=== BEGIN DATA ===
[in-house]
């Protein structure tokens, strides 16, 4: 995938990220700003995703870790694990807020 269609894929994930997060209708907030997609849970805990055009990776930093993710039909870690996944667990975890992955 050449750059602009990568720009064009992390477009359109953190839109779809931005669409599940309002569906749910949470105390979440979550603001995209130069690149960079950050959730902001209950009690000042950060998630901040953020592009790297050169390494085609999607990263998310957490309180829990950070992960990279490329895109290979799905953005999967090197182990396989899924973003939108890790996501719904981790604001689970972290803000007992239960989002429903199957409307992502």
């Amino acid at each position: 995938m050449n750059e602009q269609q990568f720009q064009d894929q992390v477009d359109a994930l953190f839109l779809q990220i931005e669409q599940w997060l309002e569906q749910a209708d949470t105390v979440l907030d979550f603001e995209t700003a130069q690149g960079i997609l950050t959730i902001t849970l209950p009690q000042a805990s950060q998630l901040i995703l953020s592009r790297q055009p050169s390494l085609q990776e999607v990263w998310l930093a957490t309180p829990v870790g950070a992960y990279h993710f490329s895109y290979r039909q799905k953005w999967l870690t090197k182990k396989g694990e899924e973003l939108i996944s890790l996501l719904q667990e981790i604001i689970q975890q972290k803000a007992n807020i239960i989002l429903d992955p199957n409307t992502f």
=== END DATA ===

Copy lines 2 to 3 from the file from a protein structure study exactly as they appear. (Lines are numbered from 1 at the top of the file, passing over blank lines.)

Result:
């Protein structure tokens, strides 16, 4: 995938990220700003995703870790694990807020 269609894929994930997060209708907030997609849970805990055009990776930093993710039909870690996944667990975890992955 050449750059602009990568720009064009992390477009359109953190839109779809931005669409599940309002569906749910949470105390979440979550603001995209130069690149960079950050959730902001209950009690000042950060998630901040953020592009790297050169390494085609999607990263998310957490309180829990950070992960990279490329895109290979799905953005999967090197182990396989899924973003939108890790996501719904981790604001689970972290803000007992239960989002429903199957409307992502």
């Amino acid at each position: 995938m050449n750059e602009q269609q990568f720009q064009d894929q992390v477009d359109a994930l953190f839109l779809q990220i931005e669409q599940w997060l309002e569906q749910a209708d949470t105390v979440l907030d979550f603001e995209t700003a130069q690149g960079i997609l950050t959730i902001t849970l209950p009690q000042a805990s950060q998630l901040i995703l953020s592009r790297q055009p050169s390494l085609q990776e999607v990263w998310l930093a957490t309180p829990v870790g950070a992960y990279h993710f490329s895109y290979r039909q799905k953005w999967l870690t090197k182990k396989g694990e899924e973003l939108i996944s890790l996501l719904q667990e981790i604001i689970q975890q972290k803000a007992n807020i239960i989002l429903d992955p199957n409307t992502f």